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5 tips for preparing your art portfolio.

As an art school we are often asked what students should include in an art portfolio and how it should be presented. There are many sites giving you tips on how to do this but here are 5 points to consider, based on the advice that we give to students who wish to apply.

Remember that the portfolio itself is a piece of art and you should feel good about it once it is finished. These tips can help to take away the worry of putting your portfolio together so that when it is finished it will be something which is another piece of work that you want to share.


Don’t forget that this is your chance to shine and present your best work. Your portfolio is being prepared for a specific outcome and the best way to achieve this is to show your abilities with the pieces chosen.

The portfolio should reflect you as an artist, your skills, different techniques you have mastered, your use of colour, shapes and textures and your creativity. Equally important is to keep in mind what you are trying to achieve with the portfolio and how your work could influence this. Make sure your best work stands out, especially if it is relevant to the brief. It is better to include fewer stronger pieces, than show too many pieces and weaken the impact.

If you have articles, publications or awards it can be helpful to show that your work has been recognized by others and will make the work feel more prestigious.


Make sure you know who will be reviewing your portfolio and what they are looking for. Check what the organization expects from your portfolio and this will help you to choose the best format for the presentation and organisation of the portfolio.

Understanding what is required will help you to present a portfolio which is appreciated and is not challenging to the viewer.


An organised portfolio of your artwork will help you to show each piece in a consistently strong way. A framework will help the presentation and convey a sense of order and connection between the images. The aim is to organise the portfolio to make it easier to appreciate and follow and understand the themes and ideas you want your viewer to review. The easier it is to follow, the more your portfolio will be appreciated and meet its objectives which are to show of your artistic strengths and level of professionalism.

Check other portfolios before starting and if one is suitable, use it as a template but make sure not to copy without adapting it to suit your needs and style.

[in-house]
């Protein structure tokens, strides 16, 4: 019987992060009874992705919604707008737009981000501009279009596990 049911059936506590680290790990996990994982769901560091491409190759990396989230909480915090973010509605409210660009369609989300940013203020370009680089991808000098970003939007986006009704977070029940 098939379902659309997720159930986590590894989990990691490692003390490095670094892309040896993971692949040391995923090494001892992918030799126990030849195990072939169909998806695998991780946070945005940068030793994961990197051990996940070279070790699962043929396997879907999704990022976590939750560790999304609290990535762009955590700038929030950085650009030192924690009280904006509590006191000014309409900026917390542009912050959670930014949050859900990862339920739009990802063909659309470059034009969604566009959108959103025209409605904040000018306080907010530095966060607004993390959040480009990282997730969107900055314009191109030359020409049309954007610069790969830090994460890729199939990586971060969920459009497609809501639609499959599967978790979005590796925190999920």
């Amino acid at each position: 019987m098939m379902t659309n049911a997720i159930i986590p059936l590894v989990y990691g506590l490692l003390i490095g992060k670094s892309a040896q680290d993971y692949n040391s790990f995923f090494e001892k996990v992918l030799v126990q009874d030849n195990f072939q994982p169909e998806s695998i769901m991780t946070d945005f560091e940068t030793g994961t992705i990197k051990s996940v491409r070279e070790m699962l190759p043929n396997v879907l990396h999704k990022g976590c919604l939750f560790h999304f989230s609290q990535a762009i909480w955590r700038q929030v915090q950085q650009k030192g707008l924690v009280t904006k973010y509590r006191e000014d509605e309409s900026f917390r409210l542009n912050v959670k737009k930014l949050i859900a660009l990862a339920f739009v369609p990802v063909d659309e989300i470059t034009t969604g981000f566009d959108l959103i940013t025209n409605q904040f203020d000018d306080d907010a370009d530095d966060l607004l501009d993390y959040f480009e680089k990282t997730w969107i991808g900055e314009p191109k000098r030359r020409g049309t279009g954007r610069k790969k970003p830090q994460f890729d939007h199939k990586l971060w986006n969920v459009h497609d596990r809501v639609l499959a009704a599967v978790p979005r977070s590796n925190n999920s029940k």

Labelling images clearly and including a CV, biography and statement will help the viewer to understand what you are trying to do with each piece and your attitude to your work and future plans.

Updating your portfolio on a regular basis will keep your work relevant and up to date with

your abilities.


As an artist you will be expected to present your portfolio in a way which complements and improves the work which is being highlighted. Your artwork should be improved by the presentation so it helps to think about a display which looks professional, organized, and simple to follow before starting the portfolio.

No need to go in depth on each piece, a good presentation will help to explain your work. The pieces that are more important to you will give you the opportunity to show your creativity and passion behind your work and should be presented in a way that shows their importance.

Choose how you want to group certain works, by medium, technique, theme, as this shows your different abilities, how you have developed and what you can achieve. Spacing out your portfolio with not too many pieces on one page will give each piece more impact and make sure all pieces are perfect. Free of smudges, fingerprints or defects that will nullify any advantage of a good presentation. If you have text in your portfolio, check the spelling and grammar. The images are important but can be undermined by errors which will reflect badly on the artist.


Getting feedback once you have completed your portfolio will help to improve it and will give you a different perspective on your portfolio. Learn to take criticism in a positive way, remember you have asked for feedback, and act on whatever you think is relevant.

Ask for comments on the organization, themes, format, the pieces you have chosen and it would be better to ask someone who is not too close to you. In this way you are more likely to accept any constructive criticism without taking it too personally.

Making changes based on the opinions of others will change the look and feel of your portfolio so be careful not to act on all changes without considering how they affect the overall feel of your presentation.

Remember it is your work, your portfolio and your choice in the end.

Artwork by Amber, EPAC graduate 2019

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